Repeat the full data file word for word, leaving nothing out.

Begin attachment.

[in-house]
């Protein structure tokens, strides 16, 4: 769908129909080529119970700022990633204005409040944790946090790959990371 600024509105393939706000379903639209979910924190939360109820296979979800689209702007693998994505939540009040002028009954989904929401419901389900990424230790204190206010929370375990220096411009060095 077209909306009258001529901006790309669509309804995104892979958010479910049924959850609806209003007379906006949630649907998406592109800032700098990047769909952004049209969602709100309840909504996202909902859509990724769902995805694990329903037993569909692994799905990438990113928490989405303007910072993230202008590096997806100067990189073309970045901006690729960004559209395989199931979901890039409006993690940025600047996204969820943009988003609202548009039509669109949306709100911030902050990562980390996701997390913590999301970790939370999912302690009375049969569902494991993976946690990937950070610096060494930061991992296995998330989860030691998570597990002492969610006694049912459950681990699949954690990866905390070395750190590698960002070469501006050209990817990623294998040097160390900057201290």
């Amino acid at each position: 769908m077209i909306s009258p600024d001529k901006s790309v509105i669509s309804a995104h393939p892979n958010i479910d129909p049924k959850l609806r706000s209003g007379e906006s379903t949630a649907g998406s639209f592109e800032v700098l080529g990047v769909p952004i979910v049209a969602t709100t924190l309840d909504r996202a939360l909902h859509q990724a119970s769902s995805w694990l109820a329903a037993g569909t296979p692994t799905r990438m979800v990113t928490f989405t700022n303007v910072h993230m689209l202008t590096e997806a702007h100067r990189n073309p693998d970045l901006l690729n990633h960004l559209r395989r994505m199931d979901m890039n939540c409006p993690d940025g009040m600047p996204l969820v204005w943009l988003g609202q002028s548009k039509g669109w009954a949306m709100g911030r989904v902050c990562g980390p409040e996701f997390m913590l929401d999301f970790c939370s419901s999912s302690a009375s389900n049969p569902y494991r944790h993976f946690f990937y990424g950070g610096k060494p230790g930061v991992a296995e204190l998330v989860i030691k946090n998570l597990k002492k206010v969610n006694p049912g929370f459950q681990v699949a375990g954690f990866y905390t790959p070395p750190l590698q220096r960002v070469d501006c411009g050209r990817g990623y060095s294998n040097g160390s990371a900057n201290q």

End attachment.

[in-house]
């Protein structure tokens, strides 16, 4: 769908129909080529119970700022990633204005409040944790946090790959990371 600024509105393939706000379903639209979910924190939360109820296979979800689209702007693998994505939540009040002028009954989904929401419901389900990424230790204190206010929370375990220096411009060095 077209909306009258001529901006790309669509309804995104892979958010479910049924959850609806209003007379906006949630649907998406592109800032700098990047769909952004049209969602709100309840909504996202909902859509990724769902995805694990329903037993569909692994799905990438990113928490989405303007910072993230202008590096997806100067990189073309970045901006690729960004559209395989199931979901890039409006993690940025600047996204969820943009988003609202548009039509669109949306709100911030902050990562980390996701997390913590999301970790939370999912302690009375049969569902494991993976946690990937950070610096060494930061991992296995998330989860030691998570597990002492969610006694049912459950681990699949954690990866905390070395750190590698960002070469501006050209990817990623294998040097160390900057201290």
């Amino acid at each position: 769908m077209i909306s009258p600024d001529k901006s790309v509105i669509s309804a995104h393939p892979n958010i479910d129909p049924k959850l609806r706000s209003g007379e906006s379903t949630a649907g998406s639209f592109e800032v700098l080529g990047v769909p952004i979910v049209a969602t709100t924190l309840d909504r996202a939360l909902h859509q990724a119970s769902s995805w694990l109820a329903a037993g569909t296979p692994t799905r990438m979800v990113t928490f989405t700022n303007v910072h993230m689209l202008t590096e997806a702007h100067r990189n073309p693998d970045l901006l690729n990633h960004l559209r395989r994505m199931d979901m890039n939540c409006p993690d940025g009040m600047p996204l969820v204005w943009l988003g609202q002028s548009k039509g669109w009954a949306m709100g911030r989904v902050c990562g980390p409040e996701f997390m913590l929401d999301f970790c939370s419901s999912s302690a009375s389900n049969p569902y494991r944790h993976f946690f990937y990424g950070g610096k060494p230790g930061v991992a296995e204190l998330v989860i030691k946090n998570l597990k002492k206010v969610n006694p049912g929370f459950q681990v699949a375990g954690f990866y905390t790959p070395p750190l590698q220096r960002v070469d501006c411009g050209r990817g990623y060095s294998n040097g160390s990371a900057n201290q």